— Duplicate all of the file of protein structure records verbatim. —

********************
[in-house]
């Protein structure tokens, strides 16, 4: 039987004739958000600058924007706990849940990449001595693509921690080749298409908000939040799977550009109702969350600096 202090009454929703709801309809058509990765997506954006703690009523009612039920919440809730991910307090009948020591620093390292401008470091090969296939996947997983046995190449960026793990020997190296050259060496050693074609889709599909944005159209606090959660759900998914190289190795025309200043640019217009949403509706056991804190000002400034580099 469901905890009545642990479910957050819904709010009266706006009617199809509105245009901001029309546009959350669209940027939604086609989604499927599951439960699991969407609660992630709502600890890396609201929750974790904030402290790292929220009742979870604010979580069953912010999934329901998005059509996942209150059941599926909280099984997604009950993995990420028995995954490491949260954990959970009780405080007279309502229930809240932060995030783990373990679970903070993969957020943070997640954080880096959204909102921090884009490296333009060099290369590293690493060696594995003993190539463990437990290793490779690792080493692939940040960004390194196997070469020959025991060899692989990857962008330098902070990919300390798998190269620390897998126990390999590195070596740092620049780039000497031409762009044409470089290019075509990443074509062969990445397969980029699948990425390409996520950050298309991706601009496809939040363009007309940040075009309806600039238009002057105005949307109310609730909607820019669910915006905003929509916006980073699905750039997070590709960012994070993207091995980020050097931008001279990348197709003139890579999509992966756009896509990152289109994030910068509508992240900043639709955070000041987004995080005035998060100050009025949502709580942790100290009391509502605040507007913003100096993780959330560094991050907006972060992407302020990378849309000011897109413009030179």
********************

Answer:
[in-house]
């Protein structure tokens, strides 16, 4: 039987004739958000600058924007706990849940990449001595693509921690080749298409908000939040799977550009109702969350600096 202090009454929703709801309809058509990765997506954006703690009523009612039920919440809730991910307090009948020591620093390292401008470091090969296939996947997983046995190449960026793990020997190296050259060496050693074609889709599909944005159209606090959660759900998914190289190795025309200043640019217009949403509706056991804190000002400034580099 469901905890009545642990479910957050819904709010009266706006009617199809509105245009901001029309546009959350669209940027939604086609989604499927599951439960699991969407609660992630709502600890890396609201929750974790904030402290790292929220009742979870604010979580069953912010999934329901998005059509996942209150059941599926909280099984997604009950993995990420028995995954490491949260954990959970009780405080007279309502229930809240932060995030783990373990679970903070993969957020943070997640954080880096959204909102921090884009490296333009060099290369590293690493060696594995003993190539463990437990290793490779690792080493692939940040960004390194196997070469020959025991060899692989990857962008330098902070990919300390798998190269620390897998126990390999590195070596740092620049780039000497031409762009044409470089290019075509990443074509062969990445397969980029699948990425390409996520950050298309991706601009496809939040363009007309940040075009309806600039238009002057105005949307109310609730909607820019669910915006905003929509916006980073699905750039997070590709960012994070993207091995980020050097931008001279990348197709003139890579999509992966756009896509990152289109994030910068509508992240900043639709955070000041987004995080005035998060100050009025949502709580942790100290009391509502605040507007913003100096993780959330560094991050907006972060992407302020990378849309000011897109413009030179």